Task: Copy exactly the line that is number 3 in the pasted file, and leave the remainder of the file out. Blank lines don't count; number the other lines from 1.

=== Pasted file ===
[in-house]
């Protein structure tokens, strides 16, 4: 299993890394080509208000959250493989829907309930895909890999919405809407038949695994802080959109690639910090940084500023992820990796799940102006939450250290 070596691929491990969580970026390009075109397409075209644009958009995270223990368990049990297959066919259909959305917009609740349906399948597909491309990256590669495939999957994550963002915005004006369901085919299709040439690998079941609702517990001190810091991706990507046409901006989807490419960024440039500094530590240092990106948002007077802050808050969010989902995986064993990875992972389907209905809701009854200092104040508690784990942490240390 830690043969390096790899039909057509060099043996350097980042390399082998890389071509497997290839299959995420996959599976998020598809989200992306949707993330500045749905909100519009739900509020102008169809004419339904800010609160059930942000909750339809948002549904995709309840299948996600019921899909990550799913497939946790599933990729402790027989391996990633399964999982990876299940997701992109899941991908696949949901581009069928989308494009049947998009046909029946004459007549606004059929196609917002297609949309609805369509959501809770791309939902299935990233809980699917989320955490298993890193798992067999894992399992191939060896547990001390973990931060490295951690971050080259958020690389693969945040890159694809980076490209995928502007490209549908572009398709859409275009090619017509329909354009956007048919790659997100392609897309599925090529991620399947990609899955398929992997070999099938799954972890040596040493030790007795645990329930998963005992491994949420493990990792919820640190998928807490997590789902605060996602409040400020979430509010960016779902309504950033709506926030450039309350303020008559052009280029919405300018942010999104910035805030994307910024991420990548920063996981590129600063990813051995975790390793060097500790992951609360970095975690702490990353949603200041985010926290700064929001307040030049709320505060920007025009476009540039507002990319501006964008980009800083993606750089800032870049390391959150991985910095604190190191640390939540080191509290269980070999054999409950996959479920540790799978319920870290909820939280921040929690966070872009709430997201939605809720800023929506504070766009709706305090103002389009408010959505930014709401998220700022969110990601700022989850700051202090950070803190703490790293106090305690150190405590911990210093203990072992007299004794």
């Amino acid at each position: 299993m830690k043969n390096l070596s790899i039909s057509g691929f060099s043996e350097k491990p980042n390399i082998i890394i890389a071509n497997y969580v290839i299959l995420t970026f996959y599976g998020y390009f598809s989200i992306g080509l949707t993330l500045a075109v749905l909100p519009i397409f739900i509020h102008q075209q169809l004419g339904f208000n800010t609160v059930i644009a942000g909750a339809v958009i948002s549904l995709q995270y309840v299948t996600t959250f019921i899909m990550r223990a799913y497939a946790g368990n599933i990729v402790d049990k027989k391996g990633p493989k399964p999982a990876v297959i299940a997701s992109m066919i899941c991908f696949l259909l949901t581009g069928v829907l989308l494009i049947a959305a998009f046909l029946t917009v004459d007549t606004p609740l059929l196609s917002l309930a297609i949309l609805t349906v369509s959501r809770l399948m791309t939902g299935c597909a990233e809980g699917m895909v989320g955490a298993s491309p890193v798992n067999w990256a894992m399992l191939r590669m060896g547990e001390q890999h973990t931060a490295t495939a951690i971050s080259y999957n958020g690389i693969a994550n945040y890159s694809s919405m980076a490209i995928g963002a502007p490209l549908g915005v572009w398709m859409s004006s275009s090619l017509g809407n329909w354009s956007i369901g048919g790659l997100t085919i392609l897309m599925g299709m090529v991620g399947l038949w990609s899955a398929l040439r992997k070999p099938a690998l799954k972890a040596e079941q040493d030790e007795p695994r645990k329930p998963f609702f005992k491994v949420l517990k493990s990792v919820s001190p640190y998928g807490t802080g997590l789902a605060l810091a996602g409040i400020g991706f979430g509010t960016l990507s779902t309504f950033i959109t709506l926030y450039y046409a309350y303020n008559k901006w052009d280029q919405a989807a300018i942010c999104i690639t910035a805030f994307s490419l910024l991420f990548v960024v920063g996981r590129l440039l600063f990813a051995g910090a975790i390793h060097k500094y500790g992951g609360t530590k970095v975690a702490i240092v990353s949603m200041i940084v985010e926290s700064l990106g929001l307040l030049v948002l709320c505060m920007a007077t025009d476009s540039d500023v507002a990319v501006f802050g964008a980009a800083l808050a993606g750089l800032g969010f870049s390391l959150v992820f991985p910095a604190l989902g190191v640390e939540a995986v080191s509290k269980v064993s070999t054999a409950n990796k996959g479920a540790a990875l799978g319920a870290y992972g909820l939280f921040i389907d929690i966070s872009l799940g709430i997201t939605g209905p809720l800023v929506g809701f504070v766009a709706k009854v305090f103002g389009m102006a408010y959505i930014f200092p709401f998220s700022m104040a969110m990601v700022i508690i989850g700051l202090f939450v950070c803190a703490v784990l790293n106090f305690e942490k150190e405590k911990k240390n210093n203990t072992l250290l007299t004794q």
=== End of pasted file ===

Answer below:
């Amino acid at each position: 299993m830690k043969n390096l070596s790899i039909s057509g691929f060099s043996e350097k491990p980042n390399i082998i890394i890389a071509n497997y969580v290839i299959l995420t970026f996959y599976g998020y390009f598809s989200i992306g080509l949707t993330l500045a075109v749905l909100p519009i397409f739900i509020h102008q075209q169809l004419g339904f208000n800010t609160v059930i644009a942000g909750a339809v958009i948002s549904l995709q995270y309840v299948t996600t959250f019921i899909m990550r223990a799913y497939a946790g368990n599933i990729v402790d049990k027989k391996g990633p493989k399964p999982a990876v297959i299940a997701s992109m066919i899941c991908f696949l259909l949901t581009g069928v829907l989308l494009i049947a959305a998009f046909l029946t917009v004459d007549t606004p609740l059929l196609s917002l309930a297609i949309l609805t349906v369509s959501r809770l399948m791309t939902g299935c597909a990233e809980g699917m895909v989320g955490a298993s491309p890193v798992n067999w990256a894992m399992l191939r590669m060896g547990e001390q890999h973990t931060a490295t495939a951690i971050s080259y999957n958020g690389i693969a994550n945040y890159s694809s919405m980076a490209i995928g963002a502007p490209l549908g915005v572009w398709m859409s004006s275009s090619l017509g809407n329909w354009s956007i369901g048919g790659l997100t085919i392609l897309m599925g299709m090529v991620g399947l038949w990609s899955a398929l040439r992997k070999p099938a690998l799954k972890a040596e079941q040493d030790e007795p695994r645990k329930p998963f609702f005992k491994v949420l517990k493990s990792v919820s001190p640190y998928g807490t802080g997590l789902a605060l810091a996602g409040i400020g991706f979430g509010t960016l990507s779902t309504f950033i959109t709506l926030y450039y046409a309350y303020n008559k901006w052009d280029q919405a989807a300018i942010c999104i690639t910035a805030f994307s490419l910024l991420f990548v960024v920063g996981r590129l440039l600063f990813a051995g910090a975790i390793h060097k500094y500790g992951g609360t530590k970095v975690a702490i240092v990353s949603m200041i940084v985010e926290s700064l990106g929001l307040l030049v948002l709320c505060m920007a007077t025009d476009s540039d500023v507002a990319v501006f802050g964008a980009a800083l808050a993606g750089l800032g969010f870049s390391l959150v992820f991985p910095a604190l989902g190191v640390e939540a995986v080191s509290k269980v064993s070999t054999a409950n990796k996959g479920a540790a990875l799978g319920a870290y992972g909820l939280f921040i389907d929690i966070s872009l799940g709430i997201t939605g209905p809720l800023v929506g809701f504070v766009a709706k009854v305090f103002g389009m102006a408010y959505i930014f200092p709401f998220s700022m104040a969110m990601v700022i508690i989850g700051l202090f939450v950070c803190a703490v784990l790293n106090f305690e942490k150190e405590k911990k240390n210093n203990t072992l250290l007299t004794q």